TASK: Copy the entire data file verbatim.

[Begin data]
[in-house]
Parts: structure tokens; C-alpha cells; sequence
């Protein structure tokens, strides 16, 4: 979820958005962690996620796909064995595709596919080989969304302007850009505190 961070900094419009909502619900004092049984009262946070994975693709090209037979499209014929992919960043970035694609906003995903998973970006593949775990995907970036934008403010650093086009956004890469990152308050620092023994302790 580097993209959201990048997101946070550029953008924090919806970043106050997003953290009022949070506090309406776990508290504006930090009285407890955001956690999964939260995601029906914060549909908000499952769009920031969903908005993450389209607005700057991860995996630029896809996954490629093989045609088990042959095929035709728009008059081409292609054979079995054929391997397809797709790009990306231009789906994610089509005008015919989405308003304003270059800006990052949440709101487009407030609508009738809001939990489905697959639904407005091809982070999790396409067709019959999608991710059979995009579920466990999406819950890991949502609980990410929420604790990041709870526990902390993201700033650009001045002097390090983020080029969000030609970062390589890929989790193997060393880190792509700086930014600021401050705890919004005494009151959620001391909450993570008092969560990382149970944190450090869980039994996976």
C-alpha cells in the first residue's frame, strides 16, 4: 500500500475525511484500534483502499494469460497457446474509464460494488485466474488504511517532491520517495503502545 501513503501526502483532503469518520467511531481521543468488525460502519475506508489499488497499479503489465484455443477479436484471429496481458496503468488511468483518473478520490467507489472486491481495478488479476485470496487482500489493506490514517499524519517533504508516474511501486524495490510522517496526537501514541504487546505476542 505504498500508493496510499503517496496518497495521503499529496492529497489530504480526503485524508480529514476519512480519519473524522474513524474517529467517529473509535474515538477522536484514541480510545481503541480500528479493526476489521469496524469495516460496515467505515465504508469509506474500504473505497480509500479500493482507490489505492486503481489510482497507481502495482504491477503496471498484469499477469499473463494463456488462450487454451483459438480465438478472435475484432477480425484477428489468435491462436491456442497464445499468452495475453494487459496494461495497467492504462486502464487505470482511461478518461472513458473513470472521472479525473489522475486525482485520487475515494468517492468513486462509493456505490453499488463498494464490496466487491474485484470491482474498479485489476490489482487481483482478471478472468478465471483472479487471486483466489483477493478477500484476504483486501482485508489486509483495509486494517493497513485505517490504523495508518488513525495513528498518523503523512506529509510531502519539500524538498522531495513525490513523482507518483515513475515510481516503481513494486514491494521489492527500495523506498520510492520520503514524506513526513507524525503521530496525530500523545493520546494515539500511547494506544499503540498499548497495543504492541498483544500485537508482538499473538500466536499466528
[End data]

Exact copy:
[in-house]
Parts: structure tokens; C-alpha cells; sequence
């Protein structure tokens, strides 16, 4: 979820958005962690996620796909064995595709596919080989969304302007850009505190 961070900094419009909502619900004092049984009262946070994975693709090209037979499209014929992919960043970035694609906003995903998973970006593949775990995907970036934008403010650093086009956004890469990152308050620092023994302790 580097993209959201990048997101946070550029953008924090919806970043106050997003953290009022949070506090309406776990508290504006930090009285407890955001956690999964939260995601029906914060549909908000499952769009920031969903908005993450389209607005700057991860995996630029896809996954490629093989045609088990042959095929035709728009008059081409292609054979079995054929391997397809797709790009990306231009789906994610089509005008015919989405308003304003270059800006990052949440709101487009407030609508009738809001939990489905697959639904407005091809982070999790396409067709019959999608991710059979995009579920466990999406819950890991949502609980990410929420604790990041709870526990902390993201700033650009001045002097390090983020080029969000030609970062390589890929989790193997060393880190792509700086930014600021401050705890919004005494009151959620001391909450993570008092969560990382149970944190450090869980039994996976």
C-alpha cells in the first residue's frame, strides 16, 4: 500500500475525511484500534483502499494469460497457446474509464460494488485466474488504511517532491520517495503502545 501513503501526502483532503469518520467511531481521543468488525460502519475506508489499488497499479503489465484455443477479436484471429496481458496503468488511468483518473478520490467507489472486491481495478488479476485470496487482500489493506490514517499524519517533504508516474511501486524495490510522517496526537501514541504487546505476542 505504498500508493496510499503517496496518497495521503499529496492529497489530504480526503485524508480529514476519512480519519473524522474513524474517529467517529473509535474515538477522536484514541480510545481503541480500528479493526476489521469496524469495516460496515467505515465504508469509506474500504473505497480509500479500493482507490489505492486503481489510482497507481502495482504491477503496471498484469499477469499473463494463456488462450487454451483459438480465438478472435475484432477480425484477428489468435491462436491456442497464445499468452495475453494487459496494461495497467492504462486502464487505470482511461478518461472513458473513470472521472479525473489522475486525482485520487475515494468517492468513486462509493456505490453499488463498494464490496466487491474485484470491482474498479485489476490489482487481483482478471478472468478465471483472479487471486483466489483477493478477500484476504483486501482485508489486509483495509486494517493497513485505517490504523495508518488513525495513528498518523503523512506529509510531502519539500524538498522531495513525490513523482507518483515513475515510481516503481513494486514491494521489492527500495523506498520510492520520503514524506513526513507524525503521530496525530500523545493520546494515539500511547494506544499503540498499548497495543504492541498483544500485537508482538499473538500466536499466528